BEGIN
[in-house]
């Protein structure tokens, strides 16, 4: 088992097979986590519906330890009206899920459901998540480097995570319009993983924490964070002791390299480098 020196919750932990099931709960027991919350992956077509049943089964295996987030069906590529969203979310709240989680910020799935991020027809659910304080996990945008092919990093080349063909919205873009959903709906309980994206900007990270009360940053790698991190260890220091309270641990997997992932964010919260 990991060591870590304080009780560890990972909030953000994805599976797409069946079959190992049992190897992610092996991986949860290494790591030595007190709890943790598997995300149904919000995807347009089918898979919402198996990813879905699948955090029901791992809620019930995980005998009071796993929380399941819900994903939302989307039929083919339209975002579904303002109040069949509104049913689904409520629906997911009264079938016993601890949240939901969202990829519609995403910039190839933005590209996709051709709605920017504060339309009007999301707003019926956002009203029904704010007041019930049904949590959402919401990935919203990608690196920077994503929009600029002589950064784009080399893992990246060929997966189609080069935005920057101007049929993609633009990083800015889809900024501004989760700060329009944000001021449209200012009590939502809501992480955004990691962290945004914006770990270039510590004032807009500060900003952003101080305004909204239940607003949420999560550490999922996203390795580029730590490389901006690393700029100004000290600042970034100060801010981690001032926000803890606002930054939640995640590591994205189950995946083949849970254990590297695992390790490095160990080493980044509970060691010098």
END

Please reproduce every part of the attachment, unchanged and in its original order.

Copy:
[in-house]
């Protein structure tokens, strides 16, 4: 088992097979986590519906330890009206899920459901998540480097995570319009993983924490964070002791390299480098 020196919750932990099931709960027991919350992956077509049943089964295996987030069906590529969203979310709240989680910020799935991020027809659910304080996990945008092919990093080349063909919205873009959903709906309980994206900007990270009360940053790698991190260890220091309270641990997997992932964010919260 990991060591870590304080009780560890990972909030953000994805599976797409069946079959190992049992190897992610092996991986949860290494790591030595007190709890943790598997995300149904919000995807347009089918898979919402198996990813879905699948955090029901791992809620019930995980005998009071796993929380399941819900994903939302989307039929083919339209975002579904303002109040069949509104049913689904409520629906997911009264079938016993601890949240939901969202990829519609995403910039190839933005590209996709051709709605920017504060339309009007999301707003019926956002009203029904704010007041019930049904949590959402919401990935919203990608690196920077994503929009600029002589950064784009080399893992990246060929997966189609080069935005920057101007049929993609633009990083800015889809900024501004989760700060329009944000001021449209200012009590939502809501992480955004990691962290945004914006770990270039510590004032807009500060900003952003101080305004909204239940607003949420999560550490999922996203390795580029730590490389901006690393700029100004000290600042970034100060801010981690001032926000803890606002930054939640995640590591994205189950995946083949849970254990590297695992390790490095160990080493980044509970060691010098």